Georgi Bogdanov

Georgi Bogdanov (Bulgarian: Георги Богданов) was a Bulgarian anarchist and revolutionary.[1][2][3] Bogdanov is best remembered as a member of the Gemidziite group and a participant in the 1903 Thessaloniki terror campaign.[4][5] He is considered an ethnic Macedonian in North Macedonia.

Georgi Bogdanov

BiographyEdit

Georgi Bogdanov was born in Veles, in the Kosovo Vilayet of the Ottoman Empire (present-day North Macedonia). He finished primary school in his native town, and continued his education in Thessaloniki in the gymnasium "SS. Cyril and Methodius." In this high school he met with the anarchist group Gemidzhiite and became a member of it. As a part of the Gemidziite he participated in the 1903 Thessaloniki assassinations and threw a bomb on the restaurant Noja.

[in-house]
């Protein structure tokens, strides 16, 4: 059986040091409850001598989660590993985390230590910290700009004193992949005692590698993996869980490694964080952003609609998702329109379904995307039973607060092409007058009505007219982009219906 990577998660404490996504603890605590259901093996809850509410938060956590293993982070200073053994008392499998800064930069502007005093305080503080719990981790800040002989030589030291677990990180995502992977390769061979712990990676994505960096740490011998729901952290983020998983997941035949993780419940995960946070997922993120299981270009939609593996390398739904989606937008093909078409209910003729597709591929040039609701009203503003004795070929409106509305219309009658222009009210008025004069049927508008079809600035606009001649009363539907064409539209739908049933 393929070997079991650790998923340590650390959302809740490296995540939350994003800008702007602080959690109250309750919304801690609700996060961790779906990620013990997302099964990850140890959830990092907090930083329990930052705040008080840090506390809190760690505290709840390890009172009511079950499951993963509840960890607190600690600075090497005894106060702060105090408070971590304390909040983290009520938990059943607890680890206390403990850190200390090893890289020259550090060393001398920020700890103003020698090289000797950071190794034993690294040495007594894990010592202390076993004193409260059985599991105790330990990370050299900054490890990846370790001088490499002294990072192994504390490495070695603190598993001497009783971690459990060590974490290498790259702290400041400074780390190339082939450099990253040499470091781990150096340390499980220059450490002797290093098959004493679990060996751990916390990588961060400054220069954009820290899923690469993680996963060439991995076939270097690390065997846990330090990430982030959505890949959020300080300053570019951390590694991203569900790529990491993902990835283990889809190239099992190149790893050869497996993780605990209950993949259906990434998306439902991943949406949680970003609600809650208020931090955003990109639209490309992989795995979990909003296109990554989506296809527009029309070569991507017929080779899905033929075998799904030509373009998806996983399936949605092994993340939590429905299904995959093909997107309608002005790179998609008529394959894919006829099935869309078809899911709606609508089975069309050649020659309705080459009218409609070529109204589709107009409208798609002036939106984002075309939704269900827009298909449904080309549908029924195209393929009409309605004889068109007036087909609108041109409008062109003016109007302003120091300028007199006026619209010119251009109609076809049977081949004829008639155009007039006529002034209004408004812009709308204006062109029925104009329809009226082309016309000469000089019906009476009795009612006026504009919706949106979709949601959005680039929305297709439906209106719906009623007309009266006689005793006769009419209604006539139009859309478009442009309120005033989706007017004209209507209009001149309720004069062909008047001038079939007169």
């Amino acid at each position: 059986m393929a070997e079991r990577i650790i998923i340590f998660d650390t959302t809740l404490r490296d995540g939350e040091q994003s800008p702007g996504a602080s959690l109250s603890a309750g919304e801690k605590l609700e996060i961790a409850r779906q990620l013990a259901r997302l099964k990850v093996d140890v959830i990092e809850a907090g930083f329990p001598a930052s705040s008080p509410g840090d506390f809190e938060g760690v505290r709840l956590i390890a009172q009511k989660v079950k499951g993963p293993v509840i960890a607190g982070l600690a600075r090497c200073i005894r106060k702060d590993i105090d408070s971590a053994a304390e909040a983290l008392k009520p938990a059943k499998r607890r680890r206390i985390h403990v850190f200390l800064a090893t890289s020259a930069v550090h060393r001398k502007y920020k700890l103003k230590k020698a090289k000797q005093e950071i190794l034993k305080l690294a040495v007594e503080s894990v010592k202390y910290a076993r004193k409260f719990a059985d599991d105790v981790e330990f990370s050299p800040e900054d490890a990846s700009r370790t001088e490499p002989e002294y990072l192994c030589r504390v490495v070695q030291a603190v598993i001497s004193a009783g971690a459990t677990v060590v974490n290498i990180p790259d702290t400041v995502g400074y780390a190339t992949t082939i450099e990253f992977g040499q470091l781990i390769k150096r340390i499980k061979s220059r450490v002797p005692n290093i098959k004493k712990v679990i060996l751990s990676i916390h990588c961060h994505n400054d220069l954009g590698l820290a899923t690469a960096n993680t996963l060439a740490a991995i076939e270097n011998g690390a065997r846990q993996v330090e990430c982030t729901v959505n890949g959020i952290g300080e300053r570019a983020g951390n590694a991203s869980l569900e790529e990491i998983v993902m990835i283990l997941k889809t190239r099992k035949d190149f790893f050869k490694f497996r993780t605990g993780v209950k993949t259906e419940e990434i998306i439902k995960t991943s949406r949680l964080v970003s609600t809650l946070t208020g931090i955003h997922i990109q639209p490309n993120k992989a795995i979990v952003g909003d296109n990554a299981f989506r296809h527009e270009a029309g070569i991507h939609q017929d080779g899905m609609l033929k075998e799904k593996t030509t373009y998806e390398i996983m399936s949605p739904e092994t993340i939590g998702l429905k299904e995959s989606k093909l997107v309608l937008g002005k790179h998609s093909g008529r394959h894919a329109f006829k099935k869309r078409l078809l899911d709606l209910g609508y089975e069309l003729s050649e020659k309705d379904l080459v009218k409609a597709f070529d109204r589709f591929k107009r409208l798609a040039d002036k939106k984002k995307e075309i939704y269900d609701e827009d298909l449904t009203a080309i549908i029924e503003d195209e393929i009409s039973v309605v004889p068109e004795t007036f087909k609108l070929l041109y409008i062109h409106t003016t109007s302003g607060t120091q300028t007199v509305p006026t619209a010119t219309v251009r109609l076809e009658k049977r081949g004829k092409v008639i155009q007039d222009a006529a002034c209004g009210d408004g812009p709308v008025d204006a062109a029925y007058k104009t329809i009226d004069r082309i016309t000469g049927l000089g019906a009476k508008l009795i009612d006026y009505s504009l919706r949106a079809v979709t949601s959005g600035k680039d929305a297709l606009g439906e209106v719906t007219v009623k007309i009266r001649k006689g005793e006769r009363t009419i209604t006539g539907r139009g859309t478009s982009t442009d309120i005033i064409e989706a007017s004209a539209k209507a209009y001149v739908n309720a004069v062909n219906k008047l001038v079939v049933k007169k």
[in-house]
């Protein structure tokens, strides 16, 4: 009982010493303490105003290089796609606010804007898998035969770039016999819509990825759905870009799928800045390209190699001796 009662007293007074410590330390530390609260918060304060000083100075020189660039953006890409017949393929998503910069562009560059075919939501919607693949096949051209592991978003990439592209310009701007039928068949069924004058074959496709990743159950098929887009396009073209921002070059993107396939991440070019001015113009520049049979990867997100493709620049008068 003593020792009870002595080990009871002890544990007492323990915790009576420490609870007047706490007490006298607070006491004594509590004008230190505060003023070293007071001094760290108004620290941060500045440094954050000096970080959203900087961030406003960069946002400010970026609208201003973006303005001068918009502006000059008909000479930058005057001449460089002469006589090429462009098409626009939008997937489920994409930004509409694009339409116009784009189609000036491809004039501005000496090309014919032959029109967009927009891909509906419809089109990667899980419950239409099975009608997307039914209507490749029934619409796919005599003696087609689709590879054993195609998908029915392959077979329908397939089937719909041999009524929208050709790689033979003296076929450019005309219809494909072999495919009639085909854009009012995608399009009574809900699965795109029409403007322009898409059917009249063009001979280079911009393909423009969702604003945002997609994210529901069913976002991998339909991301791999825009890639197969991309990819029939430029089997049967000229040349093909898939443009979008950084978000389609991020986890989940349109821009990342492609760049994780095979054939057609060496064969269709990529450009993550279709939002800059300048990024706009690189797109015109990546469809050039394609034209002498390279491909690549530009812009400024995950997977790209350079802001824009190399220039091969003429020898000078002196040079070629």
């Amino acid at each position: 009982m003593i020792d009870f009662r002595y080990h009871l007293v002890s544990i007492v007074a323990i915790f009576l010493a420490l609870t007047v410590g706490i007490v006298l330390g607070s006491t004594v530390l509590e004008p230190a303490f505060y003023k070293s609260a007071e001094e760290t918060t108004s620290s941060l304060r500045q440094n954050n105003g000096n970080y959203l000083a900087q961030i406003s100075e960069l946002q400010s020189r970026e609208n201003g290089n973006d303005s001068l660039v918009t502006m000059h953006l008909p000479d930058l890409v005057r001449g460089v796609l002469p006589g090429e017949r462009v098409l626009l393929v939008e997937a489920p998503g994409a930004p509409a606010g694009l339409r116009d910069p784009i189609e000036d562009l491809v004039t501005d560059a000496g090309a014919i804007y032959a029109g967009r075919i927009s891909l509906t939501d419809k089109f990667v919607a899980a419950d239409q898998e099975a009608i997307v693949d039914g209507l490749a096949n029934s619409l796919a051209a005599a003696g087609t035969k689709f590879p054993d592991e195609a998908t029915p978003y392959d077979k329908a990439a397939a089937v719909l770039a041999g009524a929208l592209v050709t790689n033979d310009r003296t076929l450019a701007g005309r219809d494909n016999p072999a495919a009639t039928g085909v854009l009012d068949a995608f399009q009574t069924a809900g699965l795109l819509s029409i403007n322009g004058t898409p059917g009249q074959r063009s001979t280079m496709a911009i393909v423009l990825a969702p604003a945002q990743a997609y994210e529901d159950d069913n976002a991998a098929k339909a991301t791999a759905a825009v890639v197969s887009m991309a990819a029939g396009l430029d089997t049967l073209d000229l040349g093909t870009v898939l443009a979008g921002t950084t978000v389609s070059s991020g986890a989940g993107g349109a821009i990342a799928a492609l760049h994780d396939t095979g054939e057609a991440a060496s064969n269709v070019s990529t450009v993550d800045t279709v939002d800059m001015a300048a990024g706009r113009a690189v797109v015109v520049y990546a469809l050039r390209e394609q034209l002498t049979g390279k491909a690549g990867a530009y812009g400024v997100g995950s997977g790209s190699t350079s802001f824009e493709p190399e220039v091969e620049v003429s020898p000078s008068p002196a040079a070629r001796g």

He is one of Gemidziite who had been arrested and was brought before a special military court and together with Pavel Shatev, Marko Boshnakov, and Milan Arsov was sentenced to death. Punishment would be waiting in Thessaloniki in prison along with other assassins but it was commuted to life imprisonment along with other survivors.

Bogdanov was later sent into exile in Africa.[6] Following the Young Turk Revolution Bogdanov was pardoned along with Pavel Shatev and returned to Ottoman Macedonia. He brought with him the skulls of Milan Arsov and Marko Boshnakov.

After his liberation, he traded in Thessaloniki and Drama. In 1914 Bogdanov joined the Committee of Deserters in Bulgarian Army. On the occasion of the 15th anniversary of the Ilinden-Preobrazhenie uprising for the achievement of the Bulgarian idea in Macedonia, in 1918, Georgi Bogdanov was awarded the Order of Saint Alexander.

After the war with his family, he moved to Bulgaria, where he worked as a clerk. Bogdanov died on June 12, 1939 in Sofia.

FootnotesEdit

See alsoEdit